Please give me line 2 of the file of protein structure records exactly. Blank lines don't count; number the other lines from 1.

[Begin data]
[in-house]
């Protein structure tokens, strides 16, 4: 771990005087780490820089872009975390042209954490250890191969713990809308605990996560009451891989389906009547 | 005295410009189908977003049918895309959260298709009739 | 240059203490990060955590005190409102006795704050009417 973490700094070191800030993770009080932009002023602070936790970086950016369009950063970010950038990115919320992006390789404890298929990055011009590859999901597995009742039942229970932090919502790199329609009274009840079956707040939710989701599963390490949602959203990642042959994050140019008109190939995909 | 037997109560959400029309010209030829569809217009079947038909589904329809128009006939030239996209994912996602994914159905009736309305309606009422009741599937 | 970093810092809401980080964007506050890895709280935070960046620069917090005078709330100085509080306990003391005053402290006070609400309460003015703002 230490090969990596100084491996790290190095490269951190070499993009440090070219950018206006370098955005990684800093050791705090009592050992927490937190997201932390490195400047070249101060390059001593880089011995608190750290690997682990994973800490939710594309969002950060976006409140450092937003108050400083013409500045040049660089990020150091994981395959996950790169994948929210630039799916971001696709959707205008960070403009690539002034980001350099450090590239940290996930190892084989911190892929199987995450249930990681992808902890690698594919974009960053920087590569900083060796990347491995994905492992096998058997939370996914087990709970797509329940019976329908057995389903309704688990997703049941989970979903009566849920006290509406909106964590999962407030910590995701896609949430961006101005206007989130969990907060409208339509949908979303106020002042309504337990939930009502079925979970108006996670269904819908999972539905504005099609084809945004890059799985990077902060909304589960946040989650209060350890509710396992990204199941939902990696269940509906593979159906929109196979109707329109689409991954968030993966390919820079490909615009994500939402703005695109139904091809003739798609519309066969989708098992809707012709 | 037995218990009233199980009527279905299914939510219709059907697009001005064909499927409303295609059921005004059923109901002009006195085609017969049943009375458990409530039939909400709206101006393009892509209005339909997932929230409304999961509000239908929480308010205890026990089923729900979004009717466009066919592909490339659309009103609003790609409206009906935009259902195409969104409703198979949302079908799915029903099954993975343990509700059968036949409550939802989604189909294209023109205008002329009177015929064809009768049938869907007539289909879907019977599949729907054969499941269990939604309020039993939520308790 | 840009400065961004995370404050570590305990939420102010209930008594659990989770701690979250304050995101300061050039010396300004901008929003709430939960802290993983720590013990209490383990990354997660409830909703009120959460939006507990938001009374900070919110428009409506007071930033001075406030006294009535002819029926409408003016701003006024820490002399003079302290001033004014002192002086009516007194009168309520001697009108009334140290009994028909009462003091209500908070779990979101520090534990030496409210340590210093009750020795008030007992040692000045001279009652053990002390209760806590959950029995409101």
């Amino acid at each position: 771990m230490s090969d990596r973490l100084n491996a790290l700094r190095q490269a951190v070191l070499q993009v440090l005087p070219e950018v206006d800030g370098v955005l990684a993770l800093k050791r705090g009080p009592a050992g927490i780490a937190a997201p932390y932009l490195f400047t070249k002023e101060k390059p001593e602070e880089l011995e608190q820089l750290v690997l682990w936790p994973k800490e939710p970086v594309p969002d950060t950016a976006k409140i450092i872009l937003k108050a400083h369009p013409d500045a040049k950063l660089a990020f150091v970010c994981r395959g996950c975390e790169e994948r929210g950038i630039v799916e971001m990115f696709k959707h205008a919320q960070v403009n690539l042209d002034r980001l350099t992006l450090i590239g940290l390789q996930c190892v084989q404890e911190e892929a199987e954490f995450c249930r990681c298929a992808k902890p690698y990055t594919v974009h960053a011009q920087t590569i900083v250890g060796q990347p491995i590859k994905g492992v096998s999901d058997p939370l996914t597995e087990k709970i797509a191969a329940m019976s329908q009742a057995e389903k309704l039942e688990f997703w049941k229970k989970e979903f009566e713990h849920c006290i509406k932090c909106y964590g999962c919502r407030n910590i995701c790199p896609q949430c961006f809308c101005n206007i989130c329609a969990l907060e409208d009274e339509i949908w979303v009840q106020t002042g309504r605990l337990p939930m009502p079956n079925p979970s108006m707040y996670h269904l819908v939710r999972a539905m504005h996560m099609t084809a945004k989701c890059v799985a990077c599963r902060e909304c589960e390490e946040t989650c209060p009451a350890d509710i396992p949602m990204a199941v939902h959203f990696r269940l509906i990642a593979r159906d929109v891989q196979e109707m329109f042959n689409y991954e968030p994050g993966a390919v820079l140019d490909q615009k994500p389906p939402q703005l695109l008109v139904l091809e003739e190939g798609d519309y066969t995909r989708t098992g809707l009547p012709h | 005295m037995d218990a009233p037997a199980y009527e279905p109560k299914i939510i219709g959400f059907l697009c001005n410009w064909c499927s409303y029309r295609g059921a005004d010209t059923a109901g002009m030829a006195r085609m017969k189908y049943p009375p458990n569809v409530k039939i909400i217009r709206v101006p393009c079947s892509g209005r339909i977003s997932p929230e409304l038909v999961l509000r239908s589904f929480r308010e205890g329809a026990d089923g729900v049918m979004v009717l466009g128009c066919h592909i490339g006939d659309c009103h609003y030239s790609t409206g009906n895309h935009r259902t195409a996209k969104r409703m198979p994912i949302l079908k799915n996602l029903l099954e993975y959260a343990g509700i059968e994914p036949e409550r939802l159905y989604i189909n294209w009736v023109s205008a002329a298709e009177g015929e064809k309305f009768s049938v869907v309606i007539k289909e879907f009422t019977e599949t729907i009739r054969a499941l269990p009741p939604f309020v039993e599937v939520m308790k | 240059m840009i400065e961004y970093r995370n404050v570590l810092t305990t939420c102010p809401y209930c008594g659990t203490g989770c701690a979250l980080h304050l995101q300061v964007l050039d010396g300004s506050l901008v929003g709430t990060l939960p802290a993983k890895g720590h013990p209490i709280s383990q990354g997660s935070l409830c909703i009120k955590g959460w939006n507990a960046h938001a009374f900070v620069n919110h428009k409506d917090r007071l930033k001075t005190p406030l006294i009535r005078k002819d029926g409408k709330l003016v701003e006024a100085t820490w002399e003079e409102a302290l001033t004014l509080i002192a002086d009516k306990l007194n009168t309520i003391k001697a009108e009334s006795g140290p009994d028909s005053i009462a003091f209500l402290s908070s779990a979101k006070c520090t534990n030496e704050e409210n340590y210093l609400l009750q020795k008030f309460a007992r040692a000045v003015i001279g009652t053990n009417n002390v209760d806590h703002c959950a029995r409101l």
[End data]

């Protein structure tokens, strides 16, 4: 771990005087780490820089872009975390042209954490250890191969713990809308605990996560009451891989389906009547 | 005295410009189908977003049918895309959260298709009739 | 240059203490990060955590005190409102006795704050009417 973490700094070191800030993770009080932009002023602070936790970086950016369009950063970010950038990115919320992006390789404890298929990055011009590859999901597995009742039942229970932090919502790199329609009274009840079956707040939710989701599963390490949602959203990642042959994050140019008109190939995909 | 037997109560959400029309010209030829569809217009079947038909589904329809128009006939030239996209994912996602994914159905009736309305309606009422009741599937 | 970093810092809401980080964007506050890895709280935070960046620069917090005078709330100085509080306990003391005053402290006070609400309460003015703002 230490090969990596100084491996790290190095490269951190070499993009440090070219950018206006370098955005990684800093050791705090009592050992927490937190997201932390490195400047070249101060390059001593880089011995608190750290690997682990994973800490939710594309969002950060976006409140450092937003108050400083013409500045040049660089990020150091994981395959996950790169994948929210630039799916971001696709959707205008960070403009690539002034980001350099450090590239940290996930190892084989911190892929199987995450249930990681992808902890690698594919974009960053920087590569900083060796990347491995994905492992096998058997939370996914087990709970797509329940019976329908057995389903309704688990997703049941989970979903009566849920006290509406909106964590999962407030910590995701896609949430961006101005206007989130969990907060409208339509949908979303106020002042309504337990939930009502079925979970108006996670269904819908999972539905504005099609084809945004890059799985990077902060909304589960946040989650209060350890509710396992990204199941939902990696269940509906593979159906929109196979109707329109689409991954968030993966390919820079490909615009994500939402703005695109139904091809003739798609519309066969989708098992809707012709 | 037995218990009233199980009527279905299914939510219709059907697009001005064909499927409303295609059921005004059923109901002009006195085609017969049943009375458990409530039939909400709206101006393009892509209005339909997932929230409304999961509000239908929480308010205890026990089923729900979004009717466009066919592909490339659309009103609003790609409206009906935009259902195409969104409703198979949302079908799915029903099954993975343990509700059968036949409550939802989604189909294209023109205008002329009177015929064809009768049938869907007539289909879907019977599949729907054969499941269990939604309020039993939520308790 | 840009400065961004995370404050570590305990939420102010209930008594659990989770701690979250304050995101300061050039010396300004901008929003709430939960802290993983720590013990209490383990990354997660409830909703009120959460939006507990938001009374900070919110428009409506007071930033001075406030006294009535002819029926409408003016701003006024820490002399003079302290001033004014002192002086009516007194009168309520001697009108009334140290009994028909009462003091209500908070779990979101520090534990030496409210340590210093009750020795008030007992040692000045001279009652053990002390209760806590959950029995409101």